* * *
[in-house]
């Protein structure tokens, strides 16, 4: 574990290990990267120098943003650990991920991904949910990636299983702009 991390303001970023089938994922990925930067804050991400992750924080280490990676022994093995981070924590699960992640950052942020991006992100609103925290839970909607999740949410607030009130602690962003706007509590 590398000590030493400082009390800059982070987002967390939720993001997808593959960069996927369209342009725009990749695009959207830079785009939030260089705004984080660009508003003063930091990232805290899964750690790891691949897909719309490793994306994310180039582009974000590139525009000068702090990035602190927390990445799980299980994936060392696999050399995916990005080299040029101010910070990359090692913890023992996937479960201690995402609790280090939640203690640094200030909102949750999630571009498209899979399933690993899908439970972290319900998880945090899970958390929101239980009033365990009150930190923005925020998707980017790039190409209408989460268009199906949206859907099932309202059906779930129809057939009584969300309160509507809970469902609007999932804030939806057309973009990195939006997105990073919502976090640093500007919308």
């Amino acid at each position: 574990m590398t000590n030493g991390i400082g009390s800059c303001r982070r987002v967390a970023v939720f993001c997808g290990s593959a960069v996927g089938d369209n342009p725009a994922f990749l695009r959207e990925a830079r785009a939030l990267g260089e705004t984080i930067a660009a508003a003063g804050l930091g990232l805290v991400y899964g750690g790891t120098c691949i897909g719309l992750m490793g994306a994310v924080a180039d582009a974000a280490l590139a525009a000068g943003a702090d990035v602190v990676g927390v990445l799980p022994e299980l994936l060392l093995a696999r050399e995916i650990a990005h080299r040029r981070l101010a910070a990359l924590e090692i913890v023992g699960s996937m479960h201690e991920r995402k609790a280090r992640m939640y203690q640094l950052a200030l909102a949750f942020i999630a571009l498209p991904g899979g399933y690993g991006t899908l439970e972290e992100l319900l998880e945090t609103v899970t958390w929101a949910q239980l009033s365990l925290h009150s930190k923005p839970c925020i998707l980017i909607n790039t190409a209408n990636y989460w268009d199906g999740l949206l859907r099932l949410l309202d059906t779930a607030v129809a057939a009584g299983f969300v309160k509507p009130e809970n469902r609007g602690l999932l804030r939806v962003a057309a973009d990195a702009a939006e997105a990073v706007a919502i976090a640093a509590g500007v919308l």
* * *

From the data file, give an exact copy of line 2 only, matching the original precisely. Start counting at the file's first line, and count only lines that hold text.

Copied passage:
């Protein structure tokens, strides 16, 4: 574990290990990267120098943003650990991920991904949910990636299983702009 991390303001970023089938994922990925930067804050991400992750924080280490990676022994093995981070924590699960992640950052942020991006992100609103925290839970909607999740949410607030009130602690962003706007509590 590398000590030493400082009390800059982070987002967390939720993001997808593959960069996927369209342009725009990749695009959207830079785009939030260089705004984080660009508003003063930091990232805290899964750690790891691949897909719309490793994306994310180039582009974000590139525009000068702090990035602190927390990445799980299980994936060392696999050399995916990005080299040029101010910070990359090692913890023992996937479960201690995402609790280090939640203690640094200030909102949750999630571009498209899979399933690993899908439970972290319900998880945090899970958390929101239980009033365990009150930190923005925020998707980017790039190409209408989460268009199906949206859907099932309202059906779930129809057939009584969300309160509507809970469902609007999932804030939806057309973009990195939006997105990073919502976090640093500007919308």